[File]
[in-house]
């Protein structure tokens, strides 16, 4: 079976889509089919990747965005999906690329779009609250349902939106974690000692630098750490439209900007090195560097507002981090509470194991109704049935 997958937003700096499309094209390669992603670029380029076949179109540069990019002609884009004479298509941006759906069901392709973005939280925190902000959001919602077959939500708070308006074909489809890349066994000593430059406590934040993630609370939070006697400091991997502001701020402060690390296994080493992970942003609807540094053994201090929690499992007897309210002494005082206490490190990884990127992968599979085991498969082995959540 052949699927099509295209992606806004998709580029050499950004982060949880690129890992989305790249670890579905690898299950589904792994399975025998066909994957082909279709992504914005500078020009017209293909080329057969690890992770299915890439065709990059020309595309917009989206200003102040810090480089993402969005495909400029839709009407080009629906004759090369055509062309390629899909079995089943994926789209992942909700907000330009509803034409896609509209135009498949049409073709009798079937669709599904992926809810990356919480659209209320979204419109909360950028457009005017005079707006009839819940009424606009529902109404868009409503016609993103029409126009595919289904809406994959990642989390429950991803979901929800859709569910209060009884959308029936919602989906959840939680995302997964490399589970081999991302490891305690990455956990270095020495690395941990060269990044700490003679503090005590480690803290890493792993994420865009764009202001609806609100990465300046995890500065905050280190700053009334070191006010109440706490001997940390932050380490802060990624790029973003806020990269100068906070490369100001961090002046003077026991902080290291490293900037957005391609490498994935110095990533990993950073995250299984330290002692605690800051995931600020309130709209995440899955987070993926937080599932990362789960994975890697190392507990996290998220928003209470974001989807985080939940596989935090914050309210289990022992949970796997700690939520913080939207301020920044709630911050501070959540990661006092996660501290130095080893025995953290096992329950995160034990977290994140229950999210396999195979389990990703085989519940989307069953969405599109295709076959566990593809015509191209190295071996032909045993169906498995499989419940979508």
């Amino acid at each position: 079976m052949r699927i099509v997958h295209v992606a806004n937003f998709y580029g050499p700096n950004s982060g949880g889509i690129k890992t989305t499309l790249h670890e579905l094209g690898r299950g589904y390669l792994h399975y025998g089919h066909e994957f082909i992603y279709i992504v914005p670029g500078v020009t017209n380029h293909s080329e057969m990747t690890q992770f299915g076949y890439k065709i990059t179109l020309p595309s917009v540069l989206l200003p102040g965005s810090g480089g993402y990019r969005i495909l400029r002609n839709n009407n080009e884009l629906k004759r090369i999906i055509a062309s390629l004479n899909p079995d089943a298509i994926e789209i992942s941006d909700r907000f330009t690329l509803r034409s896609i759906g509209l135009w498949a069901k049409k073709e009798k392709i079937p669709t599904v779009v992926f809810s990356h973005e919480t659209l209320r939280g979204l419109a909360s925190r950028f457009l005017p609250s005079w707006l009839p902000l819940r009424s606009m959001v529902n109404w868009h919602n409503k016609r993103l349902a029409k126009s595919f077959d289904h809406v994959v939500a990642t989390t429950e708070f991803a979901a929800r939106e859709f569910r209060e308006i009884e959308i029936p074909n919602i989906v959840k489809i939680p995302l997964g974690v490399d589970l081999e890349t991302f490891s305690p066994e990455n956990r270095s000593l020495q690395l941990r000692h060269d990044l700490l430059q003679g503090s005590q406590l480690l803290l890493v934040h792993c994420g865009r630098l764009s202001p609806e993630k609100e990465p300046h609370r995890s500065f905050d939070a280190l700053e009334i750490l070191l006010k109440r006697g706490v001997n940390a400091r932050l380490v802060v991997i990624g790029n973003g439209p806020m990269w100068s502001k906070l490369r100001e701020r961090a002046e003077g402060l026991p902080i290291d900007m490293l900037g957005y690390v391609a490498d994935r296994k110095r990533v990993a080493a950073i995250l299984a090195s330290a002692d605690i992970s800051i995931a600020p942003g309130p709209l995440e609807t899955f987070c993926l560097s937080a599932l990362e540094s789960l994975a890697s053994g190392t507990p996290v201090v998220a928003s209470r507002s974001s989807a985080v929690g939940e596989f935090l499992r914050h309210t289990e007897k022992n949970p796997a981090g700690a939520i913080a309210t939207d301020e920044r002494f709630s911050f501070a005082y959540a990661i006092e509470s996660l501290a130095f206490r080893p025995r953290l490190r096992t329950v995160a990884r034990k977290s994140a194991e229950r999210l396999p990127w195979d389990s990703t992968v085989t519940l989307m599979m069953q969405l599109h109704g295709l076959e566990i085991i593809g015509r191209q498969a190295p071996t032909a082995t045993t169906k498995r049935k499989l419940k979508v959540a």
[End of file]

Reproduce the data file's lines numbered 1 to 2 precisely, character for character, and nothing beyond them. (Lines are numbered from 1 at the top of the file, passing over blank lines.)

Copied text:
[in-house]
């Protein structure tokens, strides 16, 4: 079976889509089919990747965005999906690329779009609250349902939106974690000692630098750490439209900007090195560097507002981090509470194991109704049935 997958937003700096499309094209390669992603670029380029076949179109540069990019002609884009004479298509941006759906069901392709973005939280925190902000959001919602077959939500708070308006074909489809890349066994000593430059406590934040993630609370939070006697400091991997502001701020402060690390296994080493992970942003609807540094053994201090929690499992007897309210002494005082206490490190990884990127992968599979085991498969082995959540 052949699927099509295209992606806004998709580029050499950004982060949880690129890992989305790249670890579905690898299950589904792994399975025998066909994957082909279709992504914005500078020009017209293909080329057969690890992770299915890439065709990059020309595309917009989206200003102040810090480089993402969005495909400029839709009407080009629906004759090369055509062309390629899909079995089943994926789209992942909700907000330009509803034409896609509209135009498949049409073709009798079937669709599904992926809810990356919480659209209320979204419109909360950028457009005017005079707006009839819940009424606009529902109404868009409503016609993103029409126009595919289904809406994959990642989390429950991803979901929800859709569910209060009884959308029936919602989906959840939680995302997964490399589970081999991302490891305690990455956990270095020495690395941990060269990044700490003679503090005590480690803290890493792993994420865009764009202001609806609100990465300046995890500065905050280190700053009334070191006010109440706490001997940390932050380490802060990624790029973003806020990269100068906070490369100001961090002046003077026991902080290291490293900037957005391609490498994935110095990533990993950073995250299984330290002692605690800051995931600020309130709209995440899955987070993926937080599932990362789960994975890697190392507990996290998220928003209470974001989807985080939940596989935090914050309210289990022992949970796997700690939520913080939207301020920044709630911050501070959540990661006092996660501290130095080893025995953290096992329950995160034990977290994140229950999210396999195979389990990703085989519940989307069953969405599109295709076959566990593809015509191209190295071996032909045993169906498995499989419940979508």